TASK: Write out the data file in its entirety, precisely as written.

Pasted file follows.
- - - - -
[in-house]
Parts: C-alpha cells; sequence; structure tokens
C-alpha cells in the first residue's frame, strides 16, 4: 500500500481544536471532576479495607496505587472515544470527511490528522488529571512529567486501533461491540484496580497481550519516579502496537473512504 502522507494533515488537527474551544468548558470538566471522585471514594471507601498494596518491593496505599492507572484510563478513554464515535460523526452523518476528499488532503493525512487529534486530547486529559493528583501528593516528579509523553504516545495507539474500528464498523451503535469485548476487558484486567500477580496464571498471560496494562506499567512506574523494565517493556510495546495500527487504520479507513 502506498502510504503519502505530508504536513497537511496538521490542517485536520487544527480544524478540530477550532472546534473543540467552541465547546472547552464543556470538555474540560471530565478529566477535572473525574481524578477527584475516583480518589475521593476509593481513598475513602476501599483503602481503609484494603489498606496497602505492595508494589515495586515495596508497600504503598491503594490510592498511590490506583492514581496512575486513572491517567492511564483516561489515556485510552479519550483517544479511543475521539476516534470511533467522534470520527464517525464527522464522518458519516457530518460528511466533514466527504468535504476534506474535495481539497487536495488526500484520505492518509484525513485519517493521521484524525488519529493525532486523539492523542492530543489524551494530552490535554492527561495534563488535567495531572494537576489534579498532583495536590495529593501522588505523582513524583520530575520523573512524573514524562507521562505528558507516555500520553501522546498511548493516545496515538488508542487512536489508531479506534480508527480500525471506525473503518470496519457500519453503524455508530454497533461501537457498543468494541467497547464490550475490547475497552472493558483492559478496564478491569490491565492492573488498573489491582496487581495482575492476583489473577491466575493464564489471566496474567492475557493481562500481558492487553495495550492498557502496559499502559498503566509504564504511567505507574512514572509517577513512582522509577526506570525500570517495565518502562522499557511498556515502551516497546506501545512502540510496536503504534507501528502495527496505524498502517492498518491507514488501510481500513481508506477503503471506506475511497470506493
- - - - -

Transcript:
[in-house]
Parts: C-alpha cells; sequence; structure tokens
C-alpha cells in the first residue's frame, strides 16, 4: 500500500481544536471532576479495607496505587472515544470527511490528522488529571512529567486501533461491540484496580497481550519516579502496537473512504 502522507494533515488537527474551544468548558470538566471522585471514594471507601498494596518491593496505599492507572484510563478513554464515535460523526452523518476528499488532503493525512487529534486530547486529559493528583501528593516528579509523553504516545495507539474500528464498523451503535469485548476487558484486567500477580496464571498471560496494562506499567512506574523494565517493556510495546495500527487504520479507513 502506498502510504503519502505530508504536513497537511496538521490542517485536520487544527480544524478540530477550532472546534473543540467552541465547546472547552464543556470538555474540560471530565478529566477535572473525574481524578477527584475516583480518589475521593476509593481513598475513602476501599483503602481503609484494603489498606496497602505492595508494589515495586515495596508497600504503598491503594490510592498511590490506583492514581496512575486513572491517567492511564483516561489515556485510552479519550483517544479511543475521539476516534470511533467522534470520527464517525464527522464522518458519516457530518460528511466533514466527504468535504476534506474535495481539497487536495488526500484520505492518509484525513485519517493521521484524525488519529493525532486523539492523542492530543489524551494530552490535554492527561495534563488535567495531572494537576489534579498532583495536590495529593501522588505523582513524583520530575520523573512524573514524562507521562505528558507516555500520553501522546498511548493516545496515538488508542487512536489508531479506534480508527480500525471506525473503518470496519457500519453503524455508530454497533461501537457498543468494541467497547464490550475490547475497552472493558483492559478496564478491569490491565492492573488498573489491582496487581495482575492476583489473577491466575493464564489471566496474567492475557493481562500481558492487553495495550492498557502496559499502559498503566509504564504511567505507574512514572509517577513512582522509577526506570525500570517495565518502562522499557511498556515502551516497546506501545512502540510496536503504534507501528502495527496505524498502517492498518491507514488501510481500513481508506477503503471506506475511497470506493